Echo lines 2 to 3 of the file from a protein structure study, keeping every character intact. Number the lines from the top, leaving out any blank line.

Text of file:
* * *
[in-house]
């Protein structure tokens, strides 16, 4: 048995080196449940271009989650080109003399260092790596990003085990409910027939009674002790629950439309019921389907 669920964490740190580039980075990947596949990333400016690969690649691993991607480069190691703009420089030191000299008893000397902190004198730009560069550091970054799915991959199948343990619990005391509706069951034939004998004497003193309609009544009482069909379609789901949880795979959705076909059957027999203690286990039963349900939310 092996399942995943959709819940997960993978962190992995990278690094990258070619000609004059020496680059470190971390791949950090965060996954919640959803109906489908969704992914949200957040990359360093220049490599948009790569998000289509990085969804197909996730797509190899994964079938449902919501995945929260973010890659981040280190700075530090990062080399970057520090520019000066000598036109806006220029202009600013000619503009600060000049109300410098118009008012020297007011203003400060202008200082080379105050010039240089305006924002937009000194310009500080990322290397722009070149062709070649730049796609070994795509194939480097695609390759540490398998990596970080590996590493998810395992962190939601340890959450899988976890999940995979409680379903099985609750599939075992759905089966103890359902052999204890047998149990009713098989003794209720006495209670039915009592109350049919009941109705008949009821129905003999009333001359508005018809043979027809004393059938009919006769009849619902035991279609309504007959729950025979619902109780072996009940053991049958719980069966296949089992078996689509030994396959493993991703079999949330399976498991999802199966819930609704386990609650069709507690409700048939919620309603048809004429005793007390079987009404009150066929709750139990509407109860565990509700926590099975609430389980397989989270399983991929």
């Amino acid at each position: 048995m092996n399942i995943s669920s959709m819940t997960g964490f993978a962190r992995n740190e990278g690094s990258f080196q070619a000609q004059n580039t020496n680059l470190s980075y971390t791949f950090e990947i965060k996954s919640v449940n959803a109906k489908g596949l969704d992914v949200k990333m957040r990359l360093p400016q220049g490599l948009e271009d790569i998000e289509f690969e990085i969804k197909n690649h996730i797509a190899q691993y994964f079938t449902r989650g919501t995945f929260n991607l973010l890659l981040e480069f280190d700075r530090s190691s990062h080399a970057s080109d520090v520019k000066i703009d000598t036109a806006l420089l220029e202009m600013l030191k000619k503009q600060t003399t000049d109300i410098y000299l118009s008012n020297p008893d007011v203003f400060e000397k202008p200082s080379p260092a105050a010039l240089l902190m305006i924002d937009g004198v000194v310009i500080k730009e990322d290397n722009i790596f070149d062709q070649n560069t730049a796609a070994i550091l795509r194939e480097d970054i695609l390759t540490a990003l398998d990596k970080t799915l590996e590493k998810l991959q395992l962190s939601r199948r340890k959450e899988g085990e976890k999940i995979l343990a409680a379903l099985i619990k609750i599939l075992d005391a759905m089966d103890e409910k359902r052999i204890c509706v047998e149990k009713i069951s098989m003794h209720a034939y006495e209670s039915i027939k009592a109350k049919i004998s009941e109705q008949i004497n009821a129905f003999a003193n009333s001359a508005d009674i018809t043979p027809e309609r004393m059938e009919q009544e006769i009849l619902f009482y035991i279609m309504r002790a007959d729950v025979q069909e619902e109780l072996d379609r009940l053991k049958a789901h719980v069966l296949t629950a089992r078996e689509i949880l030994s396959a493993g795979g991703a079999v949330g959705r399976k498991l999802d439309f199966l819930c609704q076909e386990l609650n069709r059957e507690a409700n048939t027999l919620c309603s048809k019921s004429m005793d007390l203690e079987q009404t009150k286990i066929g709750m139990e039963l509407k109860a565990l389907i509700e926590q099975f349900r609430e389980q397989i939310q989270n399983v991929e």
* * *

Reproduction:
């Protein structure tokens, strides 16, 4: 048995080196449940271009989650080109003399260092790596990003085990409910027939009674002790629950439309019921389907 669920964490740190580039980075990947596949990333400016690969690649691993991607480069190691703009420089030191000299008893000397902190004198730009560069550091970054799915991959199948343990619990005391509706069951034939004998004497003193309609009544009482069909379609789901949880795979959705076909059957027999203690286990039963349900939310 092996399942995943959709819940997960993978962190992995990278690094990258070619000609004059020496680059470190971390791949950090965060996954919640959803109906489908969704992914949200957040990359360093220049490599948009790569998000289509990085969804197909996730797509190899994964079938449902919501995945929260973010890659981040280190700075530090990062080399970057520090520019000066000598036109806006220029202009600013000619503009600060000049109300410098118009008012020297007011203003400060202008200082080379105050010039240089305006924002937009000194310009500080990322290397722009070149062709070649730049796609070994795509194939480097695609390759540490398998990596970080590996590493998810395992962190939601340890959450899988976890999940995979409680379903099985609750599939075992759905089966103890359902052999204890047998149990009713098989003794209720006495209670039915009592109350049919009941109705008949009821129905003999009333001359508005018809043979027809004393059938009919006769009849619902035991279609309504007959729950025979619902109780072996009940053991049958719980069966296949089992078996689509030994396959493993991703079999949330399976498991999802199966819930609704386990609650069709507690409700048939919620309603048809004429005793007390079987009404009150066929709750139990509407109860565990509700926590099975609430389980397989989270399983991929």
């Amino acid at each position: 048995m092996n399942i995943s669920s959709m819940t997960g964490f993978a962190r992995n740190e990278g690094s990258f080196q070619a000609q004059n580039t020496n680059l470190s980075y971390t791949f950090e990947i965060k996954s919640v449940n959803a109906k489908g596949l969704d992914v949200k990333m957040r990359l360093p400016q220049g490599l948009e271009d790569i998000e289509f690969e990085i969804k197909n690649h996730i797509a190899q691993y994964f079938t449902r989650g919501t995945f929260n991607l973010l890659l981040e480069f280190d700075r530090s190691s990062h080399a970057s080109d520090v520019k000066i703009d000598t036109a806006l420089l220029e202009m600013l030191k000619k503009q600060t003399t000049d109300i410098y000299l118009s008012n020297p008893d007011v203003f400060e000397k202008p200082s080379p260092a105050a010039l240089l902190m305006i924002d937009g004198v000194v310009i500080k730009e990322d290397n722009i790596f070149d062709q070649n560069t730049a796609a070994i550091l795509r194939e480097d970054i695609l390759t540490a990003l398998d990596k970080t799915l590996e590493k998810l991959q395992l962190s939601r199948r340890k959450e899988g085990e976890k999940i995979l343990a409680a379903l099985i619990k609750i599939l075992d005391a759905m089966d103890e409910k359902r052999i204890c509706v047998e149990k009713i069951s098989m003794h209720a034939y006495e209670s039915i027939k009592a109350k049919i004998s009941e109705q008949i004497n009821a129905f003999a003193n009333s001359a508005d009674i018809t043979p027809e309609r004393m059938e009919q009544e006769i009849l619902f009482y035991i279609m309504r002790a007959d729950v025979q069909e619902e109780l072996d379609r009940l053991k049958a789901h719980v069966l296949t629950a089992r078996e689509i949880l030994s396959a493993g795979g991703a079999v949330g959705r399976k498991l999802d439309f199966l819930c609704q076909e386990l609650n069709r059957e507690a409700n048939t027999l919620c309603s048809k019921s004429m005793d007390l203690e079987q009404t009150k286990i066929g709750m139990e039963l509407k109860a565990l389907i509700e926590q099975f349900r609430e389980q397989i939310q989270n399983v991929e």